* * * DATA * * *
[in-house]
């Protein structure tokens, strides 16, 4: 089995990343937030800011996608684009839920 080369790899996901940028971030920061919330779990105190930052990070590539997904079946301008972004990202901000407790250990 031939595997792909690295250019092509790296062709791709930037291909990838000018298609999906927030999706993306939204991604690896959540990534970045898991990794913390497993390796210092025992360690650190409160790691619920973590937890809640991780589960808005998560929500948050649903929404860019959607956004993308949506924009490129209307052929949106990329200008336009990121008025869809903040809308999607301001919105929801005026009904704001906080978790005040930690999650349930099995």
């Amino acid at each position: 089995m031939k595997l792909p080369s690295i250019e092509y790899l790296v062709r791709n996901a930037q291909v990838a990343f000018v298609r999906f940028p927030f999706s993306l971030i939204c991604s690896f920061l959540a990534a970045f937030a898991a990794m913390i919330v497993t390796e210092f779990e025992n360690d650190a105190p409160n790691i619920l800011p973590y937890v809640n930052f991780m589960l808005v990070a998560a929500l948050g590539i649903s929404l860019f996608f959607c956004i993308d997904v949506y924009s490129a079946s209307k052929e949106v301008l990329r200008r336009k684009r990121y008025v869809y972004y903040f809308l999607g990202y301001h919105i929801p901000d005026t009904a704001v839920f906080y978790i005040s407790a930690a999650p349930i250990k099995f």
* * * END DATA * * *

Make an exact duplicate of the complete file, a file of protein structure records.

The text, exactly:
[in-house]
């Protein structure tokens, strides 16, 4: 089995990343937030800011996608684009839920 080369790899996901940028971030920061919330779990105190930052990070590539997904079946301008972004990202901000407790250990 031939595997792909690295250019092509790296062709791709930037291909990838000018298609999906927030999706993306939204991604690896959540990534970045898991990794913390497993390796210092025992360690650190409160790691619920973590937890809640991780589960808005998560929500948050649903929404860019959607956004993308949506924009490129209307052929949106990329200008336009990121008025869809903040809308999607301001919105929801005026009904704001906080978790005040930690999650349930099995």
């Amino acid at each position: 089995m031939k595997l792909p080369s690295i250019e092509y790899l790296v062709r791709n996901a930037q291909v990838a990343f000018v298609r999906f940028p927030f999706s993306l971030i939204c991604s690896f920061l959540a990534a970045f937030a898991a990794m913390i919330v497993t390796e210092f779990e025992n360690d650190a105190p409160n790691i619920l800011p973590y937890v809640n930052f991780m589960l808005v990070a998560a929500l948050g590539i649903s929404l860019f996608f959607c956004i993308d997904v949506y924009s490129a079946s209307k052929e949106v301008l990329r200008r336009k684009r990121y008025v869809y972004y903040f809308l999607g990202y301001h919105i929801p901000d005026t009904a704001v839920f906080y978790i005040s407790a930690a999650p349930i250990k099995f």